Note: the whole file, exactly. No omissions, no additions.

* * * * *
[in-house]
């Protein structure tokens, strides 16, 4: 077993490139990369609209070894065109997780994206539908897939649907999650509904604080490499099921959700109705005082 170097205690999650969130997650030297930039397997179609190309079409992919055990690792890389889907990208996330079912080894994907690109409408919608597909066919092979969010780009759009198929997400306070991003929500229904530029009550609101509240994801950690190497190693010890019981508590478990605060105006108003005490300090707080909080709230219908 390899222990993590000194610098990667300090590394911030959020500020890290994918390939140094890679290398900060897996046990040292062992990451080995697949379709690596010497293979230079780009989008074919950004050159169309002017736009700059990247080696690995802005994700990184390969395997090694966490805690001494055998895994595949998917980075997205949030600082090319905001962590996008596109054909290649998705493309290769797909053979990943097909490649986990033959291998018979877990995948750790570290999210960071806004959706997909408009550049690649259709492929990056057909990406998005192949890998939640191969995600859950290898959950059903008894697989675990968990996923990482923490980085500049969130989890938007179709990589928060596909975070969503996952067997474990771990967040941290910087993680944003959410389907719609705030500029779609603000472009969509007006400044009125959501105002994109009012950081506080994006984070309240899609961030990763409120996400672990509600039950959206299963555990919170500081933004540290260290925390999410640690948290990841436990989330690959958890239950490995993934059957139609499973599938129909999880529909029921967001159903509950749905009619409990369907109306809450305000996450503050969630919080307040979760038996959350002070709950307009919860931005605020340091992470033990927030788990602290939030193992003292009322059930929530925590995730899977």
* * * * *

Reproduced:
[in-house]
């Protein structure tokens, strides 16, 4: 077993490139990369609209070894065109997780994206539908897939649907999650509904604080490499099921959700109705005082 170097205690999650969130997650030297930039397997179609190309079409992919055990690792890389889907990208996330079912080894994907690109409408919608597909066919092979969010780009759009198929997400306070991003929500229904530029009550609101509240994801950690190497190693010890019981508590478990605060105006108003005490300090707080909080709230219908 390899222990993590000194610098990667300090590394911030959020500020890290994918390939140094890679290398900060897996046990040292062992990451080995697949379709690596010497293979230079780009989008074919950004050159169309002017736009700059990247080696690995802005994700990184390969395997090694966490805690001494055998895994595949998917980075997205949030600082090319905001962590996008596109054909290649998705493309290769797909053979990943097909490649986990033959291998018979877990995948750790570290999210960071806004959706997909408009550049690649259709492929990056057909990406998005192949890998939640191969995600859950290898959950059903008894697989675990968990996923990482923490980085500049969130989890938007179709990589928060596909975070969503996952067997474990771990967040941290910087993680944003959410389907719609705030500029779609603000472009969509007006400044009125959501105002994109009012950081506080994006984070309240899609961030990763409120996400672990509600039950959206299963555990919170500081933004540290260290925390999410640690948290990841436990989330690959958890239950490995993934059957139609499973599938129909999880529909029921967001159903509950749905009619409990369907109306809450305000996450503050969630919080307040979760038996959350002070709950307009919860931005605020340091992470033990927030788990602290939030193992003292009322059930929530925590995730899977």